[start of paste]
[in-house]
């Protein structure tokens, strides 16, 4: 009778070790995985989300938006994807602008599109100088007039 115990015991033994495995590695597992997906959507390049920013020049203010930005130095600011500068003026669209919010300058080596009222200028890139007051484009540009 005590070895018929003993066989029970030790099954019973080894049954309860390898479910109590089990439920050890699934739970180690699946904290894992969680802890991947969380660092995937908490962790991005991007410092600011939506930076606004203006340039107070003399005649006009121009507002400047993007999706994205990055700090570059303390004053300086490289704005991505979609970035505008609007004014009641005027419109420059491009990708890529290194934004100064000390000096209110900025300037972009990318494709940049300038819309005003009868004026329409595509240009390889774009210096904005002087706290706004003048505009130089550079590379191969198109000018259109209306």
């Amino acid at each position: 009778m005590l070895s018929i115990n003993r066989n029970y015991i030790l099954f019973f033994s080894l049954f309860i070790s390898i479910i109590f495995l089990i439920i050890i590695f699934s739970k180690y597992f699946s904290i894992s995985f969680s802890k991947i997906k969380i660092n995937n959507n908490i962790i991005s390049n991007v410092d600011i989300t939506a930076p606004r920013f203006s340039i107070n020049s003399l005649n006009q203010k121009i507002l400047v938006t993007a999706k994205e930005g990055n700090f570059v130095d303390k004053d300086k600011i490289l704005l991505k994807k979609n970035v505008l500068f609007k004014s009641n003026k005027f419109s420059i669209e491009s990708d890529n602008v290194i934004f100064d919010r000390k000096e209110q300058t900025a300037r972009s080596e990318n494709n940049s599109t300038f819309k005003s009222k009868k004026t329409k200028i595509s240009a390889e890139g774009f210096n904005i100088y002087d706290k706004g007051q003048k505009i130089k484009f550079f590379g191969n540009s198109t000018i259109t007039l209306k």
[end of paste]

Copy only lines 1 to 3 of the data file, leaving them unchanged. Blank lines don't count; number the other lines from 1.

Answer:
[in-house]
């Protein structure tokens, strides 16, 4: 009778070790995985989300938006994807602008599109100088007039 115990015991033994495995590695597992997906959507390049920013020049203010930005130095600011500068003026669209919010300058080596009222200028890139007051484009540009 005590070895018929003993066989029970030790099954019973080894049954309860390898479910109590089990439920050890699934739970180690699946904290894992969680802890991947969380660092995937908490962790991005991007410092600011939506930076606004203006340039107070003399005649006009121009507002400047993007999706994205990055700090570059303390004053300086490289704005991505979609970035505008609007004014009641005027419109420059491009990708890529290194934004100064000390000096209110900025300037972009990318494709940049300038819309005003009868004026329409595509240009390889774009210096904005002087706290706004003048505009130089550079590379191969198109000018259109209306």
């Amino acid at each position: 009778m005590l070895s018929i115990n003993r066989n029970y015991i030790l099954f019973f033994s080894l049954f309860i070790s390898i479910i109590f495995l089990i439920i050890i590695f699934s739970k180690y597992f699946s904290i894992s995985f969680s802890k991947i997906k969380i660092n995937n959507n908490i962790i991005s390049n991007v410092d600011i989300t939506a930076p606004r920013f203006s340039i107070n020049s003399l005649n006009q203010k121009i507002l400047v938006t993007a999706k994205e930005g990055n700090f570059v130095d303390k004053d300086k600011i490289l704005l991505k994807k979609n970035v505008l500068f609007k004014s009641n003026k005027f419109s420059i669209e491009s990708d890529n602008v290194i934004f100064d919010r000390k000096e209110q300058t900025a300037r972009s080596e990318n494709n940049s599109t300038f819309k005003s009222k009868k004026t329409k200028i595509s240009a390889e890139g774009f210096n904005i100088y002087d706290k706004g007051q003048k505009i130089k484009f550079f590379g191969n540009s198109t000018i259109t007039l209306k």